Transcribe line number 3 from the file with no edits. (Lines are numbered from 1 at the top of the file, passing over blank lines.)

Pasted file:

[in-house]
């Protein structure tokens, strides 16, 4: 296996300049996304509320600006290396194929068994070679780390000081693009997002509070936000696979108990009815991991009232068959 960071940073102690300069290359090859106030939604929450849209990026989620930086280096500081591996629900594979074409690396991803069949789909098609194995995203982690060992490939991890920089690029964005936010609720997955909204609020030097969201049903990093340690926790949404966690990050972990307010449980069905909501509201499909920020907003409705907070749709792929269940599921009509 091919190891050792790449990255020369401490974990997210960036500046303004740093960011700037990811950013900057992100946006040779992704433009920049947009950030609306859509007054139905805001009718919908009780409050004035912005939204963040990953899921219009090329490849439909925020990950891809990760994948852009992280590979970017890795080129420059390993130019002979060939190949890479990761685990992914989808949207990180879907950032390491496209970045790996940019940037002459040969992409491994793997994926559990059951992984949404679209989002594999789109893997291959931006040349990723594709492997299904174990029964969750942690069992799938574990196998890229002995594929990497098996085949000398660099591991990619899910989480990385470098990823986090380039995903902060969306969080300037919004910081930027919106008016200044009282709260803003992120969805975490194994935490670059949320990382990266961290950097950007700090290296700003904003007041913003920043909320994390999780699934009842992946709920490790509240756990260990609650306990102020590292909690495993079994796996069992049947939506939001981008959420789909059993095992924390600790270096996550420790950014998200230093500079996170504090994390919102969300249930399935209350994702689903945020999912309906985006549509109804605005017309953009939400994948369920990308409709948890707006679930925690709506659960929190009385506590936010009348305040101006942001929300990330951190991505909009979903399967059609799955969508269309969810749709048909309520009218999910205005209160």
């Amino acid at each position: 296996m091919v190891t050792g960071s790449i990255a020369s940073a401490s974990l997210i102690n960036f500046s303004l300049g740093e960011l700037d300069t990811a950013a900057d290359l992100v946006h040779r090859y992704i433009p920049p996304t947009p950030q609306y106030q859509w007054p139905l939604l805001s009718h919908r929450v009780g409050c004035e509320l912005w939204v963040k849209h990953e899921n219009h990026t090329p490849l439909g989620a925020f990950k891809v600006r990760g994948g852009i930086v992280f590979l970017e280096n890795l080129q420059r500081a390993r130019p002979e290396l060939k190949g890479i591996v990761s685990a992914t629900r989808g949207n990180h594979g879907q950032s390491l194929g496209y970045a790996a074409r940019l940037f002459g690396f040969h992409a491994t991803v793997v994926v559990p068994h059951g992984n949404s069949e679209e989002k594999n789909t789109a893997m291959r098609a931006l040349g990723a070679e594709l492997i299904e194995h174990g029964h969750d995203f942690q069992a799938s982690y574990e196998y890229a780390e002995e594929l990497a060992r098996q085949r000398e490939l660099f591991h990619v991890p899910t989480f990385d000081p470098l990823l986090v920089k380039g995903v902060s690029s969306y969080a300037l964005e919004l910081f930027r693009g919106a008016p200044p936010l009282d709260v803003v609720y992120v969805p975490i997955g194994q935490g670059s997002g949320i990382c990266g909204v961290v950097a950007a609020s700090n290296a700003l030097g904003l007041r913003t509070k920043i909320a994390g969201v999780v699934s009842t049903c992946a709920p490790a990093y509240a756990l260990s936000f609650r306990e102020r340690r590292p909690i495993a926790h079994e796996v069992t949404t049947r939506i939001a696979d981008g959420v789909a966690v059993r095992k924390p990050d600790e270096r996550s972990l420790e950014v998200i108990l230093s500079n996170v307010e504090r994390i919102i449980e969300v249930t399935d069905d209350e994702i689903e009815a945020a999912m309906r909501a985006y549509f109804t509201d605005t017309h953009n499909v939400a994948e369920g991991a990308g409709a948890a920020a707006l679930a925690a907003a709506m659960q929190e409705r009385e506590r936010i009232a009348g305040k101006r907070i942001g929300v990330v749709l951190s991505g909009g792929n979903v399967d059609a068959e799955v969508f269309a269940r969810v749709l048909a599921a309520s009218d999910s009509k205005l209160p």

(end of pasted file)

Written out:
């Amino acid at each position: 296996m091919v190891t050792g960071s790449i990255a020369s940073a401490s974990l997210i102690n960036f500046s303004l300049g740093e960011l700037d300069t990811a950013a900057d290359l992100v946006h040779r090859y992704i433009p920049p996304t947009p950030q609306y106030q859509w007054p139905l939604l805001s009718h919908r929450v009780g409050c004035e509320l912005w939204v963040k849209h990953e899921n219009h990026t090329p490849l439909g989620a925020f990950k891809v600006r990760g994948g852009i930086v992280f590979l970017e280096n890795l080129q420059r500081a390993r130019p002979e290396l060939k190949g890479i591996v990761s685990a992914t629900r989808g949207n990180h594979g879907q950032s390491l194929g496209y970045a790996a074409r940019l940037f002459g690396f040969h992409a491994t991803v793997v994926v559990p068994h059951g992984n949404s069949e679209e989002k594999n789909t789109a893997m291959r098609a931006l040349g990723a070679e594709l492997i299904e194995h174990g029964h969750d995203f942690q069992a799938s982690y574990e196998y890229a780390e002995e594929l990497a060992r098996q085949r000398e490939l660099f591991h990619v991890p899910t989480f990385d000081p470098l990823l986090v920089k380039g995903v902060s690029s969306y969080a300037l964005e919004l910081f930027r693009g919106a008016p200044p936010l009282d709260v803003v609720y992120v969805p975490i997955g194994q935490g670059s997002g949320i990382c990266g909204v961290v950097a950007a609020s700090n290296a700003l030097g904003l007041r913003t509070k920043i909320a994390g969201v999780v699934s009842t049903c992946a709920p490790a990093y509240a756990l260990s936000f609650r306990e102020r340690r590292p909690i495993a926790h079994e796996v069992t949404t049947r939506i939001a696979d981008g959420v789909a966690v059993r095992k924390p990050d600790e270096r996550s972990l420790e950014v998200i108990l230093s500079n996170v307010e504090r994390i919102i449980e969300v249930t399935d069905d209350e994702i689903e009815a945020a999912m309906r909501a985006y549509f109804t509201d605005t017309h953009n499909v939400a994948e369920g991991a990308g409709a948890a920020a707006l679930a925690a907003a709506m659960q929190e409705r009385e506590r936010i009232a009348g305040k101006r907070i942001g929300v990330v749709l951190s991505g909009g792929n979903v399967d059609a068959e799955v969508f269309a269940r969810v749709l048909a599921a309520s009218d999910s009509k205005l209160p």